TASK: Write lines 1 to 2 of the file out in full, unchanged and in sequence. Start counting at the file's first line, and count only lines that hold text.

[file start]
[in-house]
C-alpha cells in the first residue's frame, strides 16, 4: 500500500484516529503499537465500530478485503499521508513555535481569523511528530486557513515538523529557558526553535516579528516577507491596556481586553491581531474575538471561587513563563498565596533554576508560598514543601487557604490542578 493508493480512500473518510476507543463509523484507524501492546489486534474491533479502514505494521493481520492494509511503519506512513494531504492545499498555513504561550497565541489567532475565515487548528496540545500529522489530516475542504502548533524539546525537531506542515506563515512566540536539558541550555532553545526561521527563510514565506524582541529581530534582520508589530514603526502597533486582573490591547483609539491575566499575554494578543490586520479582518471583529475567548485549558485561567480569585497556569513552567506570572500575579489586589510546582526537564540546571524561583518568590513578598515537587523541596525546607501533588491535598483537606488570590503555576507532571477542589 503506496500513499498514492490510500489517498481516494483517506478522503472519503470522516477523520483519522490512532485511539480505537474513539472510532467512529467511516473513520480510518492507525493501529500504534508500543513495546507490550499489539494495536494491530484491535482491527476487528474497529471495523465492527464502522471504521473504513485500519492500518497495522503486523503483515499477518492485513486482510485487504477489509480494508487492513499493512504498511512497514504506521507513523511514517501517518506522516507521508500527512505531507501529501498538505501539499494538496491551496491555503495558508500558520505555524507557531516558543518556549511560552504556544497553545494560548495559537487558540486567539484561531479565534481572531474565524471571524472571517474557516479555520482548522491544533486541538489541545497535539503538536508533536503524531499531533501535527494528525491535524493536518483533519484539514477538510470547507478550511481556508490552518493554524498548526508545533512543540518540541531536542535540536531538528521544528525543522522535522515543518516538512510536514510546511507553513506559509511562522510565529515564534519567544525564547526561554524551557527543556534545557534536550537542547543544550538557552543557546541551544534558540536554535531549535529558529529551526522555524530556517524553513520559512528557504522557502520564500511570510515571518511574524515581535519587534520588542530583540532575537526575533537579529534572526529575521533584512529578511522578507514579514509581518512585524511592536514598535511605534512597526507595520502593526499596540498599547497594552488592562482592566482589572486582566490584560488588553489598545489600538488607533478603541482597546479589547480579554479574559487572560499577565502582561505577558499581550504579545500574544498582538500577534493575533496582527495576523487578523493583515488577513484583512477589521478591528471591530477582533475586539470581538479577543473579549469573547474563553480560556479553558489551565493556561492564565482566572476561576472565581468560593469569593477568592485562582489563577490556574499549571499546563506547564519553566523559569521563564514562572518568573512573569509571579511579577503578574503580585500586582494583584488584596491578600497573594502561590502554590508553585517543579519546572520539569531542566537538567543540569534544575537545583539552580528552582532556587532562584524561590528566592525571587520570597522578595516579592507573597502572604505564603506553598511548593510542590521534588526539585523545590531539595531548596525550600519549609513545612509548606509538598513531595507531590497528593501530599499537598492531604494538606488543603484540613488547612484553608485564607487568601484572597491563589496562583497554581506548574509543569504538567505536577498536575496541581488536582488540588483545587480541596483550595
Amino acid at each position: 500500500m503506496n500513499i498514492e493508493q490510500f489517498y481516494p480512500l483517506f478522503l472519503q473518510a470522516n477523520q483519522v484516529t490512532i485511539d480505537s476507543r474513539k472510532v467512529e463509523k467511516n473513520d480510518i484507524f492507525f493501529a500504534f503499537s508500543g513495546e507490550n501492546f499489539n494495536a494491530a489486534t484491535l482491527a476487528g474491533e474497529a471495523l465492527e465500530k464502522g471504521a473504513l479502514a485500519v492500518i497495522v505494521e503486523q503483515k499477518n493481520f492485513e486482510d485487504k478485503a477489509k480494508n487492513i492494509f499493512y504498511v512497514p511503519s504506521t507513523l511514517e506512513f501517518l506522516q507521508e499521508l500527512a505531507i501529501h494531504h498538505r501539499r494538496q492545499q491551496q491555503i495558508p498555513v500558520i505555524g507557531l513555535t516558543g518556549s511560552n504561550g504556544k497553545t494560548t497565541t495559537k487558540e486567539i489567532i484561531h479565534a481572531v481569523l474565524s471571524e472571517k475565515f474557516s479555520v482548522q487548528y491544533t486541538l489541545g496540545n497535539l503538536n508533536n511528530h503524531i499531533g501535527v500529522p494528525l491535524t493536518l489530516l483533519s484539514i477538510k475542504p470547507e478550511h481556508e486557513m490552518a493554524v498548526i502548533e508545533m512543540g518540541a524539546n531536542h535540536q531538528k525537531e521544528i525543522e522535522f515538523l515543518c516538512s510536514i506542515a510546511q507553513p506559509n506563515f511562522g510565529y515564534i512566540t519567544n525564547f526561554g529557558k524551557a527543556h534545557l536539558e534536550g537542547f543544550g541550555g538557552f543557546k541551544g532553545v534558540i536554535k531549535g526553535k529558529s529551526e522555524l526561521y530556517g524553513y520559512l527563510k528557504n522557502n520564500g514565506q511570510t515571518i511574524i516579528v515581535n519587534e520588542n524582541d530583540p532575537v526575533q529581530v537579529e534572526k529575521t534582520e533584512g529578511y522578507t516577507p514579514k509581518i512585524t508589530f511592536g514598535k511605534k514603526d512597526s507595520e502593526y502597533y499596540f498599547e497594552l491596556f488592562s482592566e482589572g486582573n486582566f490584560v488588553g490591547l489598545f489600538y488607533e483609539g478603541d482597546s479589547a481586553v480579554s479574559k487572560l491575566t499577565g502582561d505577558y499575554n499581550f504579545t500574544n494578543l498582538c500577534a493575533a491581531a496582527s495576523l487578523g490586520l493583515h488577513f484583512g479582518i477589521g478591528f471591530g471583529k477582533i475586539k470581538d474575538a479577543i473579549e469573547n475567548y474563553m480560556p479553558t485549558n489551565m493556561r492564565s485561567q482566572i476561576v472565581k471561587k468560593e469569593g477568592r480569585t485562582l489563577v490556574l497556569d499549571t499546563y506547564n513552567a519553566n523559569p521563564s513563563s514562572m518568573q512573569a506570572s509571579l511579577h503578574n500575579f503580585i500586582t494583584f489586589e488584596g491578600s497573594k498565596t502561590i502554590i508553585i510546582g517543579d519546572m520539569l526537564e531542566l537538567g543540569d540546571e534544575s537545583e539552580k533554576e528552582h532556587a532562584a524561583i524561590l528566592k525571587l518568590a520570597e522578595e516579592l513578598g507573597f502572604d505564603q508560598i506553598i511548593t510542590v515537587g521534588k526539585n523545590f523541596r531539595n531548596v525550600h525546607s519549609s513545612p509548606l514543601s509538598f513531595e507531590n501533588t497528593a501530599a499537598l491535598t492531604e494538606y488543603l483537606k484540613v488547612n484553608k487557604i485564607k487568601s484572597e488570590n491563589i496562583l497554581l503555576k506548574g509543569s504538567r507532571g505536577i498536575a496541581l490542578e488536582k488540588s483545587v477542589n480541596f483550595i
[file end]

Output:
[in-house]
C-alpha cells in the first residue's frame, strides 16, 4: 500500500484516529503499537465500530478485503499521508513555535481569523511528530486557513515538523529557558526553535516579528516577507491596556481586553491581531474575538471561587513563563498565596533554576508560598514543601487557604490542578 493508493480512500473518510476507543463509523484507524501492546489486534474491533479502514505494521493481520492494509511503519506512513494531504492545499498555513504561550497565541489567532475565515487548528496540545500529522489530516475542504502548533524539546525537531506542515506563515512566540536539558541550555532553545526561521527563510514565506524582541529581530534582520508589530514603526502597533486582573490591547483609539491575566499575554494578543490586520479582518471583529475567548485549558485561567480569585497556569513552567506570572500575579489586589510546582526537564540546571524561583518568590513578598515537587523541596525546607501533588491535598483537606488570590503555576507532571477542589 503506496500513499498514492490510500489517498481516494483517506478522503472519503470522516477523520483519522490512532485511539480505537474513539472510532467512529467511516473513520480510518492507525493501529500504534508500543513495546507490550499489539494495536494491530484491535482491527476487528474497529471495523465492527464502522471504521473504513485500519492500518497495522503486523503483515499477518492485513486482510485487504477489509480494508487492513499493512504498511512497514504506521507513523511514517501517518506522516507521508500527512505531507501529501498538505501539499494538496491551496491555503495558508500558520505555524507557531516558543518556549511560552504556544497553545494560548495559537487558540486567539484561531479565534481572531474565524471571524472571517474557516479555520482548522491544533486541538489541545497535539503538536508533536503524531499531533501535527494528525491535524493536518483533519484539514477538510470547507478550511481556508490552518493554524498548526508545533512543540518540541531536542535540536531538528521544528525543522522535522515543518516538512510536514510546511507553513506559509511562522510565529515564534519567544525564547526561554524551557527543556534545557534536550537542547543544550538557552543557546541551544534558540536554535531549535529558529529551526522555524530556517524553513520559512528557504522557502520564500511570510515571518511574524515581535519587534520588542530583540532575537526575533537579529534572526529575521533584512529578511522578507514579514509581518512585524511592536514598535511605534512597526507595520502593526499596540498599547497594552488592562482592566482589572486582566490584560488588553489598545489600538488607533478603541482597546479589547480579554479574559487572560499577565502582561505577558499581550504579545500574544498582538500577534493575533496582527495576523487578523493583515488577513484583512477589521478591528471591530477582533475586539470581538479577543473579549469573547474563553480560556479553558489551565493556561492564565482566572476561576472565581468560593469569593477568592485562582489563577490556574499549571499546563506547564519553566523559569521563564514562572518568573512573569509571579511579577503578574503580585500586582494583584488584596491578600497573594502561590502554590508553585517543579519546572520539569531542566537538567543540569534544575537545583539552580528552582532556587532562584524561590528566592525571587520570597522578595516579592507573597502572604505564603506553598511548593510542590521534588526539585523545590531539595531548596525550600519549609513545612509548606509538598513531595507531590497528593501530599499537598492531604494538606488543603484540613488547612484553608485564607487568601484572597491563589496562583497554581506548574509543569504538567505536577498536575496541581488536582488540588483545587480541596483550595